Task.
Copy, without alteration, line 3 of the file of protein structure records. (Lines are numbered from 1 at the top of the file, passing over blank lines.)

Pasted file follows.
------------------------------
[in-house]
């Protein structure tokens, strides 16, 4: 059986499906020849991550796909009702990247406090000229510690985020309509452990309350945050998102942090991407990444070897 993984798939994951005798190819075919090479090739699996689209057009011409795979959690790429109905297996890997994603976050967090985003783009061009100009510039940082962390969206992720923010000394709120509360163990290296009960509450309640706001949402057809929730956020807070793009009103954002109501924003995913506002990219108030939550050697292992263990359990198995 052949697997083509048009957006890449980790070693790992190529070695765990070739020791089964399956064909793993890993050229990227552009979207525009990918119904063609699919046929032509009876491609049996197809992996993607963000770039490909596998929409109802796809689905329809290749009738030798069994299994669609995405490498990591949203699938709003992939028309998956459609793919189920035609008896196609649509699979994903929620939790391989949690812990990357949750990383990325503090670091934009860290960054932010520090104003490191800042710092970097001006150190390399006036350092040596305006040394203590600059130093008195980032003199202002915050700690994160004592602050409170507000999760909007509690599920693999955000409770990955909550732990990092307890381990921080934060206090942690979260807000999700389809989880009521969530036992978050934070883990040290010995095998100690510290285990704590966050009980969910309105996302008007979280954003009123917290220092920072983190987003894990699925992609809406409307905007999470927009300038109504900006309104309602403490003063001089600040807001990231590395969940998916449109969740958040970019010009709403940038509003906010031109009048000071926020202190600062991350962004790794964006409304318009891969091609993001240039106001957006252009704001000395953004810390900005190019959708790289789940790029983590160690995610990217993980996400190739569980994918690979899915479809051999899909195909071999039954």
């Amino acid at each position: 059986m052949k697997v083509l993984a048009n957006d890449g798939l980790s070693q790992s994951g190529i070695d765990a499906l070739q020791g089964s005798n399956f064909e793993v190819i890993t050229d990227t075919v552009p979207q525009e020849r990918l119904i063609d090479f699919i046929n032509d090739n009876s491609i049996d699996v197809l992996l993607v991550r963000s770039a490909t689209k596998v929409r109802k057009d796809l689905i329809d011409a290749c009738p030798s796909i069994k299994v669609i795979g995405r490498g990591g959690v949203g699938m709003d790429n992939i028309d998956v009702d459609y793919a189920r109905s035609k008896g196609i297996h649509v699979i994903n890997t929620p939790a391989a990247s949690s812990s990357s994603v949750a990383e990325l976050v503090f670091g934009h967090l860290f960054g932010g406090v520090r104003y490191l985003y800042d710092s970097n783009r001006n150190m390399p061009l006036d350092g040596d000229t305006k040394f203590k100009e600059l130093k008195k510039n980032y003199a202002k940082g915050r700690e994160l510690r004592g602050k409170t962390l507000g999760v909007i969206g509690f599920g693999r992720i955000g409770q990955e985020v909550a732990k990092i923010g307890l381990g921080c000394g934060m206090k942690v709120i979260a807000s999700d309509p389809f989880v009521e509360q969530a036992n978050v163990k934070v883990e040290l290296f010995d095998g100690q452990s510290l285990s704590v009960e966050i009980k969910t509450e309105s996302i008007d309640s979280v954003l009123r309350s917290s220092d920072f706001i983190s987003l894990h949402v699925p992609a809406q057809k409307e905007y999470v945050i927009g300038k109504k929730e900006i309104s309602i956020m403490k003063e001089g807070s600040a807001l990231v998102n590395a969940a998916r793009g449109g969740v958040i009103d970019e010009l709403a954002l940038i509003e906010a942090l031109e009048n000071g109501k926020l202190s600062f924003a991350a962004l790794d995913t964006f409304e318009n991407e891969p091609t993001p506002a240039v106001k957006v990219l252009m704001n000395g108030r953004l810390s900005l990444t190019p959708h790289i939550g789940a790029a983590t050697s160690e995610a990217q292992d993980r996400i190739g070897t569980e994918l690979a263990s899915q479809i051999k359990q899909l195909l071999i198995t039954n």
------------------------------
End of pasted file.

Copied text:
């Amino acid at each position: 059986m052949k697997v083509l993984a048009n957006d890449g798939l980790s070693q790992s994951g190529i070695d765990a499906l070739q020791g089964s005798n399956f064909e793993v190819i890993t050229d990227t075919v552009p979207q525009e020849r990918l119904i063609d090479f699919i046929n032509d090739n009876s491609i049996d699996v197809l992996l993607v991550r963000s770039a490909t689209k596998v929409r109802k057009d796809l689905i329809d011409a290749c009738p030798s796909i069994k299994v669609i795979g995405r490498g990591g959690v949203g699938m709003d790429n992939i028309d998956v009702d459609y793919a189920r109905s035609k008896g196609i297996h649509v699979i994903n890997t929620p939790a391989a990247s949690s812990s990357s994603v949750a990383e990325l976050v503090f670091g934009h967090l860290f960054g932010g406090v520090r104003y490191l985003y800042d710092s970097n783009r001006n150190m390399p061009l006036d350092g040596d000229t305006k040394f203590k100009e600059l130093k008195k510039n980032y003199a202002k940082g915050r700690e994160l510690r004592g602050k409170t962390l507000g999760v909007i969206g509690f599920g693999r992720i955000g409770q990955e985020v909550a732990k990092i923010g307890l381990g921080c000394g934060m206090k942690v709120i979260a807000s999700d309509p389809f989880v009521e509360q969530a036992n978050v163990k934070v883990e040290l290296f010995d095998g100690q452990s510290l285990s704590v009960e966050i009980k969910t509450e309105s996302i008007d309640s979280v954003l009123r309350s917290s220092d920072f706001i983190s987003l894990h949402v699925p992609a809406q057809k409307e905007y999470v945050i927009g300038k109504k929730e900006i309104s309602i956020m403490k003063e001089g807070s600040a807001l990231v998102n590395a969940a998916r793009g449109g969740v958040i009103d970019e010009l709403a954002l940038i509003e906010a942090l031109e009048n000071g109501k926020l202190s600062f924003a991350a962004l790794d995913t964006f409304e318009n991407e891969p091609t993001p506002a240039v106001k957006v990219l252009m704001n000395g108030r953004l810390s900005l990444t190019p959708h790289i939550g789940a790029a983590t050697s160690e995610a990217q292992d993980r996400i190739g070897t569980e994918l690979a263990s899915q479809i051999k359990q899909l195909l071999i198995t039954n």